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Scoping review to identify and map non-pharmacological, non-surgical treatments for dysphagia following moderate-to-severe acquired brain injury

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INTRODUCTION: Dysphagia is a common and critical consequence of acquired brain injury (ABI) and can cause severe complications. Dysphagia rehabilitation is transforming from mainly compensatory strategies to the retraining of swallowing function using principles from neuroscience. However, there are no studies that map interventions available to retrain swallowing function in patients with moderate-to-severe ABI.

OBJECTIVE: To systematically map the accessible research literature to answer the research question: Which non-surgical, non-pharmacological interventions are used in the treatment of dysphagia in patients with moderate and severe ABI in the acute and subacute phase? DESIGN: Scoping review based on the methodology of Arksey and O'Malley and methodological advancement by Levac et al. DATA SOURCES: MEDLINE, Embase, Cochrane Library, CINAHL, PsycINFO, Web of Science, OTseeker, speechBITE and PEDro were searched up until 14 March 2021.

ELIGIBILITY CRITERIA: All studies reporting rehabilitative interventions within 6 months of injury for patients with moderate-to-severe ABI and dysphagia were included.

DATA EXTRACTION AND SYNTHESIS: Data was extracted by two independent reviewers and studies were categorised based on treatment modality.

RESULTS: A total of 21 396 records were retrieved, and a final of 26 studies were included. Interventions were categorised into cortical or non-cortical stimulation of the swallowing network. Cortical stimulation interventions were repetitive transcranial magnetic stimulation (rTMS) and transcranial direct current stimulation. Non-cortical were complex swallowing interventions, neuromuscular electrical stimulation, pharyngeal electrical stimulation (PES), sensory stimulation, strengthening exercises and respiratory muscle training.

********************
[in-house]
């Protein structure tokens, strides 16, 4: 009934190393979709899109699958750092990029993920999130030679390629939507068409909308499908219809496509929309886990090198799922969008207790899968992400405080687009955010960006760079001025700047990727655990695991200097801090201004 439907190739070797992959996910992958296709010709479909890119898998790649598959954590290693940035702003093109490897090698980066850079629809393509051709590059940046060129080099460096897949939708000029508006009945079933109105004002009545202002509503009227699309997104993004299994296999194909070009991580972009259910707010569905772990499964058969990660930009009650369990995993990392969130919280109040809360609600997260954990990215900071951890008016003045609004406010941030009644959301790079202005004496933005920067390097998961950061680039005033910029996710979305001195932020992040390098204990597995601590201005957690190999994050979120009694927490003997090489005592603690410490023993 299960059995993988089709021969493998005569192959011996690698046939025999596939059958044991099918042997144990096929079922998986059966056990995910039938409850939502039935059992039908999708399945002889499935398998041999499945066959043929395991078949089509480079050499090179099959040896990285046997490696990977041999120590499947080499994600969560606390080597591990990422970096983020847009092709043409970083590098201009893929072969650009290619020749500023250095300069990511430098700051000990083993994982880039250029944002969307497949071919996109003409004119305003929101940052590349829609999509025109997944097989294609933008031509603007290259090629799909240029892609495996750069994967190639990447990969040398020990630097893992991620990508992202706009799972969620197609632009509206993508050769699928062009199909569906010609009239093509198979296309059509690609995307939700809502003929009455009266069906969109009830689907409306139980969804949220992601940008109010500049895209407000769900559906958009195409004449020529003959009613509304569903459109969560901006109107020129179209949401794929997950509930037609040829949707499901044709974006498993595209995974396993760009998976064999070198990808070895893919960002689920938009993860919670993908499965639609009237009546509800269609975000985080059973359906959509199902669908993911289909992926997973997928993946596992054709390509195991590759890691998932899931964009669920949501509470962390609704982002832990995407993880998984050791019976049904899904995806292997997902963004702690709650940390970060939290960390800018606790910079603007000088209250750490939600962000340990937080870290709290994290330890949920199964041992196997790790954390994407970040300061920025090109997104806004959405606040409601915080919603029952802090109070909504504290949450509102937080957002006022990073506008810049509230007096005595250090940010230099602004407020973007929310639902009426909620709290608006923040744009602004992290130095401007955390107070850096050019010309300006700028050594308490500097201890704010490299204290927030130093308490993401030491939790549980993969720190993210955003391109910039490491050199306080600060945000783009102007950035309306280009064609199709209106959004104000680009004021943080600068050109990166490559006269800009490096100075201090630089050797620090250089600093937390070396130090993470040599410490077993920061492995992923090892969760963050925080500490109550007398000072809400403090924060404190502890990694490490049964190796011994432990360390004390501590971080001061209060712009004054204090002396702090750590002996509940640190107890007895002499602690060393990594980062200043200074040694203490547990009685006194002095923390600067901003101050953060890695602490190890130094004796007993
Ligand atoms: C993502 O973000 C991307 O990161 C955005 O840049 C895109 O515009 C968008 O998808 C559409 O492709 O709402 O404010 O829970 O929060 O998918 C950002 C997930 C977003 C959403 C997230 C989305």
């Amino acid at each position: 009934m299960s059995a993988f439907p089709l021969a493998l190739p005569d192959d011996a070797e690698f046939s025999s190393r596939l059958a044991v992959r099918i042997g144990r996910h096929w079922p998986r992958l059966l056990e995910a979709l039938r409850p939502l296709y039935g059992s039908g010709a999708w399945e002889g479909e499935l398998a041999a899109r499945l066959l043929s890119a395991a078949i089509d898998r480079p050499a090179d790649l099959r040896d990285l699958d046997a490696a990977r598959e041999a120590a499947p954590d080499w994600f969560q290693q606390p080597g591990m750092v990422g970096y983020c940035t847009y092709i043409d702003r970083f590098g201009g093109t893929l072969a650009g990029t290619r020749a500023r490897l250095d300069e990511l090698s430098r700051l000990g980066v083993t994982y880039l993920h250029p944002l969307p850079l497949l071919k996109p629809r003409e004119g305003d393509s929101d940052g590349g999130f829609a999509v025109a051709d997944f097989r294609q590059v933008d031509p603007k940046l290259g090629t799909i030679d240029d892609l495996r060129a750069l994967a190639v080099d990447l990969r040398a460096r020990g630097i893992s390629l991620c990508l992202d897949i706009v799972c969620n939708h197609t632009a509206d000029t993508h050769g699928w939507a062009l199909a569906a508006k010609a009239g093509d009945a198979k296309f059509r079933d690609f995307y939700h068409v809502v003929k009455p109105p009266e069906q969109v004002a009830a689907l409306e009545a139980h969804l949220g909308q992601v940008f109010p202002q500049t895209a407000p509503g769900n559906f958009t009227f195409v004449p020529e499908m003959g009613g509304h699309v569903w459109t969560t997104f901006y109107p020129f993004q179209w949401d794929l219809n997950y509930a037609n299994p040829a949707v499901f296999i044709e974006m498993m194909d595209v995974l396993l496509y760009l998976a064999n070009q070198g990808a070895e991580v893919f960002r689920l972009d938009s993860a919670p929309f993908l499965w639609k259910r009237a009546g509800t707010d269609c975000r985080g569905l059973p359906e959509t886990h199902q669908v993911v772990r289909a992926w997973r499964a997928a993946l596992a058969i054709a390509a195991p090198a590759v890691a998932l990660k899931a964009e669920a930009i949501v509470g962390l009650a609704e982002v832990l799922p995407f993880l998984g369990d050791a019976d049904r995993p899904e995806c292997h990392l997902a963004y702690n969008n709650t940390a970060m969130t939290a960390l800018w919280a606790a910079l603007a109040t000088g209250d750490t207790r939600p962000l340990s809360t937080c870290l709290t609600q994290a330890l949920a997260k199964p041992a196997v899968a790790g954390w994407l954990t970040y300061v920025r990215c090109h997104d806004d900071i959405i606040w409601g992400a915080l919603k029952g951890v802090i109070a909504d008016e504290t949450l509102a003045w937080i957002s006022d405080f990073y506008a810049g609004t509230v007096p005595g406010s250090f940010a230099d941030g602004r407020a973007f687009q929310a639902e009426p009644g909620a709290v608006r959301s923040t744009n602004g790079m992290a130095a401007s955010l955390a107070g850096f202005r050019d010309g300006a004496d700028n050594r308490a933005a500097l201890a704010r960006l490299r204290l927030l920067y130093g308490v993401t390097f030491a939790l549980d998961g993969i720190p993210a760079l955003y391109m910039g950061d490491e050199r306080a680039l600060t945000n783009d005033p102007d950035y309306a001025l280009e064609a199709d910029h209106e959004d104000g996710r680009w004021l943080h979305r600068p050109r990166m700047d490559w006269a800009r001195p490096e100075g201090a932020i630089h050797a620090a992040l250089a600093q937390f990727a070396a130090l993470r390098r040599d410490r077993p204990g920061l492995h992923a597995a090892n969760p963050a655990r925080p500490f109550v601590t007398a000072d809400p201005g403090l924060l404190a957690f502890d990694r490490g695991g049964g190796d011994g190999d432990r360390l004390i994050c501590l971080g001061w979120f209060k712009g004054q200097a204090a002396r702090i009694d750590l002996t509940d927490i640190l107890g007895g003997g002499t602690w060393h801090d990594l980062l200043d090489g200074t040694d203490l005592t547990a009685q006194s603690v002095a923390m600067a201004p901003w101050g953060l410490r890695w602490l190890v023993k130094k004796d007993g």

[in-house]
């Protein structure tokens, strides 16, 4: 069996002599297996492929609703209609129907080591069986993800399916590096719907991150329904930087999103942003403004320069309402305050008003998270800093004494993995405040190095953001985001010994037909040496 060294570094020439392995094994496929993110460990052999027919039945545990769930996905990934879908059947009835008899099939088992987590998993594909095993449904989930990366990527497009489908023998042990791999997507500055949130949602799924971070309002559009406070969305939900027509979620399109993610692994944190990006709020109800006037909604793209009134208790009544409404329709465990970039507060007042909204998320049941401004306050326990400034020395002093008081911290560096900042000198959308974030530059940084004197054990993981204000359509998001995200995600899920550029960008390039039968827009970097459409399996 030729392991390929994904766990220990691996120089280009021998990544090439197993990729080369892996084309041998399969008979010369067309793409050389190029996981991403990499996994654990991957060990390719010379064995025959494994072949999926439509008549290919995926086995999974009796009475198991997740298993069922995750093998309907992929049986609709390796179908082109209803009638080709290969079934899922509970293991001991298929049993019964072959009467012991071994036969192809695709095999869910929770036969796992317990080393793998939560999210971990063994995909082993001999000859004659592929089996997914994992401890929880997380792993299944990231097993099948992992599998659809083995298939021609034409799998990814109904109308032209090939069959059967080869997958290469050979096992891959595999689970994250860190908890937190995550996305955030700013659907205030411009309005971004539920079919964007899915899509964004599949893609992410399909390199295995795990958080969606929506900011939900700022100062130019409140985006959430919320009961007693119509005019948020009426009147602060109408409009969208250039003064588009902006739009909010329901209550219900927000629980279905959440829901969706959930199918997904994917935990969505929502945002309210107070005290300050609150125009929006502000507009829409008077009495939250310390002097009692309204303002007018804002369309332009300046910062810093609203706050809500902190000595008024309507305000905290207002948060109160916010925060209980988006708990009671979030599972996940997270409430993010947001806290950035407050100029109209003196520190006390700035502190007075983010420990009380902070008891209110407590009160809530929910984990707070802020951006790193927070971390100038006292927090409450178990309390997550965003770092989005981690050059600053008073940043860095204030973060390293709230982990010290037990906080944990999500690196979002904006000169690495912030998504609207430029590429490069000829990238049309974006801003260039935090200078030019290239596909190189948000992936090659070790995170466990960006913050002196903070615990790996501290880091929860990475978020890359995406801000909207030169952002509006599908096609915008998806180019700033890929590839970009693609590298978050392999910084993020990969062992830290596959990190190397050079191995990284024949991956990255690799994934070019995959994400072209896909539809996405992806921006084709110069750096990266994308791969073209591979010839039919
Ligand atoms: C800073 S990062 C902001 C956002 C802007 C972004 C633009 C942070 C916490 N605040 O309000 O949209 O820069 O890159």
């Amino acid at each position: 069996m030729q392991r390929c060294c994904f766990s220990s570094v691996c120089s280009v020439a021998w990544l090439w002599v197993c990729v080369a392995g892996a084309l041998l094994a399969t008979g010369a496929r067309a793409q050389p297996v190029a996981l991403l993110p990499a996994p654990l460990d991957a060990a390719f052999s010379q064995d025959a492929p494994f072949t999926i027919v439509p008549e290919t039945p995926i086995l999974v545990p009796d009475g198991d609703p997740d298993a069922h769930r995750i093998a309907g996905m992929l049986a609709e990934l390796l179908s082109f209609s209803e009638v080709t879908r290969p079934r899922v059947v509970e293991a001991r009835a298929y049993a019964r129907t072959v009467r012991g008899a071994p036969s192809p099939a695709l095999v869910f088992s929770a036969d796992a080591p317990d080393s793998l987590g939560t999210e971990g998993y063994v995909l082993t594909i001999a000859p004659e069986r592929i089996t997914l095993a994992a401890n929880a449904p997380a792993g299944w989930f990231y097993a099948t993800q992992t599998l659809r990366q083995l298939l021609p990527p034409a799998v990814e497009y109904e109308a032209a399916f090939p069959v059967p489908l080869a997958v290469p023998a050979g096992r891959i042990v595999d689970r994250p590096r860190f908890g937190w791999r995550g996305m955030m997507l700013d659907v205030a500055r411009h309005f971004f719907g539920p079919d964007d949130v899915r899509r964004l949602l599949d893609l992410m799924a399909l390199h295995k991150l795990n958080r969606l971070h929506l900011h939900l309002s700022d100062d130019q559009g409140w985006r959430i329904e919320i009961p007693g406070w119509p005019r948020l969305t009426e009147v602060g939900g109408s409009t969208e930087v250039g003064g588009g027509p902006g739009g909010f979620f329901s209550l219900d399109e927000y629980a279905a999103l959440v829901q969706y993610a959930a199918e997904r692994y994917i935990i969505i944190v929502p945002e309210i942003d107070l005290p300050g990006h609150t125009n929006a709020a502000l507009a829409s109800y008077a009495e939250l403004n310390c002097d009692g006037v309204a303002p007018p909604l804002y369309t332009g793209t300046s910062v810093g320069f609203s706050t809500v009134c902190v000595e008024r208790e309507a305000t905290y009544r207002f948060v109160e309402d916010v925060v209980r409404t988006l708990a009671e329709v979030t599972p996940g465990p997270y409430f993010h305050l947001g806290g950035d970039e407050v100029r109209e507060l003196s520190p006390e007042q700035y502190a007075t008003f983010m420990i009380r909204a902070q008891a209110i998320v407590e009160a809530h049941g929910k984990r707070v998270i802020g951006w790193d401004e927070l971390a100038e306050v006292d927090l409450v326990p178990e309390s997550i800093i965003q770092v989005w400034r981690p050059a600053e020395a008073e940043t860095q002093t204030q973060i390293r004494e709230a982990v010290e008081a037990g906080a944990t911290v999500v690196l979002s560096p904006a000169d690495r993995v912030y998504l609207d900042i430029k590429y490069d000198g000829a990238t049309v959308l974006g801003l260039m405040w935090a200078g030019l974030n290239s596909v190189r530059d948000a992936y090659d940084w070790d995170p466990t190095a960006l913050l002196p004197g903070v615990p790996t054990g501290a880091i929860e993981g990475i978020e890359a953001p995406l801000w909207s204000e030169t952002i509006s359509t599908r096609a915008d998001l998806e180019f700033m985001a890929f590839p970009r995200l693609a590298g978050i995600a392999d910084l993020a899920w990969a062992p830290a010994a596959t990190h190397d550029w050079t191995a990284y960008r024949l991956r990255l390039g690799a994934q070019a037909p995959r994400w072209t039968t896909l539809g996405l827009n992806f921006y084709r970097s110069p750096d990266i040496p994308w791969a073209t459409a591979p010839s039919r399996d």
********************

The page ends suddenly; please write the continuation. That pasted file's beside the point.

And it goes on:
CONCLUSION: This scoping review provides an overview of rehabilitative dysphagia interventions for patients with moderate and severe ABI, predominantly due to stroke, in the acute and subacute phase. Positive tendencies towards beneficial effects were found for rTMS, complex swallowing interventions, PES and cervical strengthening. Future studies could benefit from clear reporting of patient diagnosis and disease severity, the use of more standardised treatment protocols or algorithms and fewer but standardised outcome measures to enable comparison of effects across studies and interventions.

Original languageEnglish
Article numbere053244
JournalBMJ Open
Issue number12
Pages (from-to)1-17
Number of pages17
Publication statusPublished - 2 Dec 2021

Bibliographical note

© Author(s) (or their employer(s)) 2021. Re-use permitted under CC BY-NC. No commercial re-use. See rights and permissions. Published by BMJ.

    Research areas

  • neurological injury, quality in health care, rehabilitation medicine, stroke, therapeutics

ID: 69545470